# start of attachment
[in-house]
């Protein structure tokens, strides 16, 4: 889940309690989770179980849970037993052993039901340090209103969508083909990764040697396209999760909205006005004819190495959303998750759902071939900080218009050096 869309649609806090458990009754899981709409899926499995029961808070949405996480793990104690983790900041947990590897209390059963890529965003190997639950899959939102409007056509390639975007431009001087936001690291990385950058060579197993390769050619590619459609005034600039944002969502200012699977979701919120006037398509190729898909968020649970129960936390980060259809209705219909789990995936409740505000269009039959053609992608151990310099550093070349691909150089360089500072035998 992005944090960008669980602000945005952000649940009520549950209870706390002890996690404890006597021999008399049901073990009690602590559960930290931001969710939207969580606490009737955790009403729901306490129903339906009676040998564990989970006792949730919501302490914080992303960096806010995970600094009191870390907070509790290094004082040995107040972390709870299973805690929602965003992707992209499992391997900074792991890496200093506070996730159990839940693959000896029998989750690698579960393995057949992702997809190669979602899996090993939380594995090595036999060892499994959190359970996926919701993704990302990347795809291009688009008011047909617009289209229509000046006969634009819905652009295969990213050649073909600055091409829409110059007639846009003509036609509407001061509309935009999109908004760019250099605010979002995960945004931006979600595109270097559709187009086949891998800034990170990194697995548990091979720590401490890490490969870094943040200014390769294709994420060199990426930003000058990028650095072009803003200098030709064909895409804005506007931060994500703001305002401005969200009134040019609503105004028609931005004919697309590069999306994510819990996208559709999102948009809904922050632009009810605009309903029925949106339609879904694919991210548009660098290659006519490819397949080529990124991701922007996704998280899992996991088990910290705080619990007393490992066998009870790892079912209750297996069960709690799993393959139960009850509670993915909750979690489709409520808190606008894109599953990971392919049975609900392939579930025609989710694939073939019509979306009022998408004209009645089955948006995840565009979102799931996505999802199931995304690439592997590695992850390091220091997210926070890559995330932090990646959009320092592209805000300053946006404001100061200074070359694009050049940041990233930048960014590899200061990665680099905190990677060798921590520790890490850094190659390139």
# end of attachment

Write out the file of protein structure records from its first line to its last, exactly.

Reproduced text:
[in-house]
């Protein structure tokens, strides 16, 4: 889940309690989770179980849970037993052993039901340090209103969508083909990764040697396209999760909205006005004819190495959303998750759902071939900080218009050096 869309649609806090458990009754899981709409899926499995029961808070949405996480793990104690983790900041947990590897209390059963890529965003190997639950899959939102409007056509390639975007431009001087936001690291990385950058060579197993390769050619590619459609005034600039944002969502200012699977979701919120006037398509190729898909968020649970129960936390980060259809209705219909789990995936409740505000269009039959053609992608151990310099550093070349691909150089360089500072035998 992005944090960008669980602000945005952000649940009520549950209870706390002890996690404890006597021999008399049901073990009690602590559960930290931001969710939207969580606490009737955790009403729901306490129903339906009676040998564990989970006792949730919501302490914080992303960096806010995970600094009191870390907070509790290094004082040995107040972390709870299973805690929602965003992707992209499992391997900074792991890496200093506070996730159990839940693959000896029998989750690698579960393995057949992702997809190669979602899996090993939380594995090595036999060892499994959190359970996926919701993704990302990347795809291009688009008011047909617009289209229509000046006969634009819905652009295969990213050649073909600055091409829409110059007639846009003509036609509407001061509309935009999109908004760019250099605010979002995960945004931006979600595109270097559709187009086949891998800034990170990194697995548990091979720590401490890490490969870094943040200014390769294709994420060199990426930003000058990028650095072009803003200098030709064909895409804005506007931060994500703001305002401005969200009134040019609503105004028609931005004919697309590069999306994510819990996208559709999102948009809904922050632009009810605009309903029925949106339609879904694919991210548009660098290659006519490819397949080529990124991701922007996704998280899992996991088990910290705080619990007393490992066998009870790892079912209750297996069960709690799993393959139960009850509670993915909750979690489709409520808190606008894109599953990971392919049975609900392939579930025609989710694939073939019509979306009022998408004209009645089955948006995840565009979102799931996505999802199931995304690439592997590695992850390091220091997210926070890559995330932090990646959009320092592209805000300053946006404001100061200074070359694009050049940041990233930048960014590899200061990665680099905190990677060798921590520790890490850094190659390139």